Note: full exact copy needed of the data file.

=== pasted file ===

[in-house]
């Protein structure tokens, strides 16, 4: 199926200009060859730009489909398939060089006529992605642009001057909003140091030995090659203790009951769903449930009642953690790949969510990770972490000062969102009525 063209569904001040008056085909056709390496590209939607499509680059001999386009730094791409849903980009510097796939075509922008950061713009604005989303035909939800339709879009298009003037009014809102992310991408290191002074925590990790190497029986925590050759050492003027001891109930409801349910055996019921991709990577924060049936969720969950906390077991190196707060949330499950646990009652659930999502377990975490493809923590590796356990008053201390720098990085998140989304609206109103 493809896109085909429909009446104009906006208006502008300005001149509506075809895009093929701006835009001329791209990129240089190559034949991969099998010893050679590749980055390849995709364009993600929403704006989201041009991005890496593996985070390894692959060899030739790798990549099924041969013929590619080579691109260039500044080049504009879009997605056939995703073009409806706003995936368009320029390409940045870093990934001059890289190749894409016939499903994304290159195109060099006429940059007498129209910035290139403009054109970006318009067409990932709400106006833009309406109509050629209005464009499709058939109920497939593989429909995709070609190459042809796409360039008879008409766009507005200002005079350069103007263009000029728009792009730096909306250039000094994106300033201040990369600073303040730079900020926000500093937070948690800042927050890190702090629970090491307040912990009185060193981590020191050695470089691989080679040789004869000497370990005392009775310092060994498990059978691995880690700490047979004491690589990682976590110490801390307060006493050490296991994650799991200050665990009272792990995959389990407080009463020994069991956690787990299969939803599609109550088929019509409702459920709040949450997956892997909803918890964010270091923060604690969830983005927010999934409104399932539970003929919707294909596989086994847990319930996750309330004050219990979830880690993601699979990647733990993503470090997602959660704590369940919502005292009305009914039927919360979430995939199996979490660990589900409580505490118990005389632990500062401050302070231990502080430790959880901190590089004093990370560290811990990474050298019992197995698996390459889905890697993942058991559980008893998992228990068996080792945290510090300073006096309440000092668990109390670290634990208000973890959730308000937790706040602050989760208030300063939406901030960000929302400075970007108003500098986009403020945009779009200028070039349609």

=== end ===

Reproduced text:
[in-house]
């Protein structure tokens, strides 16, 4: 199926200009060859730009489909398939060089006529992605642009001057909003140091030995090659203790009951769903449930009642953690790949969510990770972490000062969102009525 063209569904001040008056085909056709390496590209939607499509680059001999386009730094791409849903980009510097796939075509922008950061713009604005989303035909939800339709879009298009003037009014809102992310991408290191002074925590990790190497029986925590050759050492003027001891109930409801349910055996019921991709990577924060049936969720969950906390077991190196707060949330499950646990009652659930999502377990975490493809923590590796356990008053201390720098990085998140989304609206109103 493809896109085909429909009446104009906006208006502008300005001149509506075809895009093929701006835009001329791209990129240089190559034949991969099998010893050679590749980055390849995709364009993600929403704006989201041009991005890496593996985070390894692959060899030739790798990549099924041969013929590619080579691109260039500044080049504009879009997605056939995703073009409806706003995936368009320029390409940045870093990934001059890289190749894409016939499903994304290159195109060099006429940059007498129209910035290139403009054109970006318009067409990932709400106006833009309406109509050629209005464009499709058939109920497939593989429909995709070609190459042809796409360039008879008409766009507005200002005079350069103007263009000029728009792009730096909306250039000094994106300033201040990369600073303040730079900020926000500093937070948690800042927050890190702090629970090491307040912990009185060193981590020191050695470089691989080679040789004869000497370990005392009775310092060994498990059978691995880690700490047979004491690589990682976590110490801390307060006493050490296991994650799991200050665990009272792990995959389990407080009463020994069991956690787990299969939803599609109550088929019509409702459920709040949450997956892997909803918890964010270091923060604690969830983005927010999934409104399932539970003929919707294909596989086994847990319930996750309330004050219990979830880690993601699979990647733990993503470090997602959660704590369940919502005292009305009914039927919360979430995939199996979490660990589900409580505490118990005389632990500062401050302070231990502080430790959880901190590089004093990370560290811990990474050298019992197995698996390459889905890697993942058991559980008893998992228990068996080792945290510090300073006096309440000092668990109390670290634990208000973890959730308000937790706040602050989760208030300063939406901030960000929302400075970007108003500098986009403020945009779009200028070039349609």